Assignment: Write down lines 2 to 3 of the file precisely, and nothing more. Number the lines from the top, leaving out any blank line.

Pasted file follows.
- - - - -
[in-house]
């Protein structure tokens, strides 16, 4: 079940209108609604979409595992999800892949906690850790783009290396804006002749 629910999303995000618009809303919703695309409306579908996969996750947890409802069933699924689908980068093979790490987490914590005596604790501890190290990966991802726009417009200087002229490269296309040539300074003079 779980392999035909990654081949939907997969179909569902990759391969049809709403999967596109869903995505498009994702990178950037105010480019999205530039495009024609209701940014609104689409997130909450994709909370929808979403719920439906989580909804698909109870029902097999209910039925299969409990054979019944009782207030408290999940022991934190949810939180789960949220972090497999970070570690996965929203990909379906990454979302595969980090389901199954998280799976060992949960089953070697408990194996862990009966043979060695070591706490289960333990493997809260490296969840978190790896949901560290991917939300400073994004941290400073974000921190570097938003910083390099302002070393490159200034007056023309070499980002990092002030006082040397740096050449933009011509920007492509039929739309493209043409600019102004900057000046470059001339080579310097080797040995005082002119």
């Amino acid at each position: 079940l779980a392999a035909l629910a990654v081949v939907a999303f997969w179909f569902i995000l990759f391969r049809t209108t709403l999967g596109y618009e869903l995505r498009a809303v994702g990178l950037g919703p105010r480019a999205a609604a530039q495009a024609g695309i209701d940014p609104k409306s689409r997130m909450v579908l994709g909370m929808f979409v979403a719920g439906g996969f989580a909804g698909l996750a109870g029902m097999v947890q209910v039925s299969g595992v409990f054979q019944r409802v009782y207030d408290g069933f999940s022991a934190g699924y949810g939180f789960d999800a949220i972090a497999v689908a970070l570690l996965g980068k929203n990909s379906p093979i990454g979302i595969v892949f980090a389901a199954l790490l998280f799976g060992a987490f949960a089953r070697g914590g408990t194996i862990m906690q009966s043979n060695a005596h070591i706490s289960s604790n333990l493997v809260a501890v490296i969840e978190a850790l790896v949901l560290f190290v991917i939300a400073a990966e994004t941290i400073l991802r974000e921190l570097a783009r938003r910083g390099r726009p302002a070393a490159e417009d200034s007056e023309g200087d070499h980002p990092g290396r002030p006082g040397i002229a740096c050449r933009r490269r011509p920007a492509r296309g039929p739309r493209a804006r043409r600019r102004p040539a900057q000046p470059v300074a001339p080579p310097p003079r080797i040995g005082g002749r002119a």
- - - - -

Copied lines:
């Protein structure tokens, strides 16, 4: 079940209108609604979409595992999800892949906690850790783009290396804006002749 629910999303995000618009809303919703695309409306579908996969996750947890409802069933699924689908980068093979790490987490914590005596604790501890190290990966991802726009417009200087002229490269296309040539300074003079 779980392999035909990654081949939907997969179909569902990759391969049809709403999967596109869903995505498009994702990178950037105010480019999205530039495009024609209701940014609104689409997130909450994709909370929808979403719920439906989580909804698909109870029902097999209910039925299969409990054979019944009782207030408290999940022991934190949810939180789960949220972090497999970070570690996965929203990909379906990454979302595969980090389901199954998280799976060992949960089953070697408990194996862990009966043979060695070591706490289960333990493997809260490296969840978190790896949901560290991917939300400073994004941290400073974000921190570097938003910083390099302002070393490159200034007056023309070499980002990092002030006082040397740096050449933009011509920007492509039929739309493209043409600019102004900057000046470059001339080579310097080797040995005082002119």
């Amino acid at each position: 079940l779980a392999a035909l629910a990654v081949v939907a999303f997969w179909f569902i995000l990759f391969r049809t209108t709403l999967g596109y618009e869903l995505r498009a809303v994702g990178l950037g919703p105010r480019a999205a609604a530039q495009a024609g695309i209701d940014p609104k409306s689409r997130m909450v579908l994709g909370m929808f979409v979403a719920g439906g996969f989580a909804g698909l996750a109870g029902m097999v947890q209910v039925s299969g595992v409990f054979q019944r409802v009782y207030d408290g069933f999940s022991a934190g699924y949810g939180f789960d999800a949220i972090a497999v689908a970070l570690l996965g980068k929203n990909s379906p093979i990454g979302i595969v892949f980090a389901a199954l790490l998280f799976g060992a987490f949960a089953r070697g914590g408990t194996i862990m906690q009966s043979n060695a005596h070591i706490s289960s604790n333990l493997v809260a501890v490296i969840e978190a850790l790896v949901l560290f190290v991917i939300a400073a990966e994004t941290i400073l991802r974000e921190l570097a783009r938003r910083g390099r726009p302002a070393a490159e417009d200034s007056e023309g200087d070499h980002p990092g290396r002030p006082g040397i002229a740096c050449r933009r490269r011509p920007a492509r296309g039929p739309r493209a804006r043409r600019r102004p040539a900057q000046p470059v300074a001339p080579p310097p003079r080797i040995g005082g002749r002119a």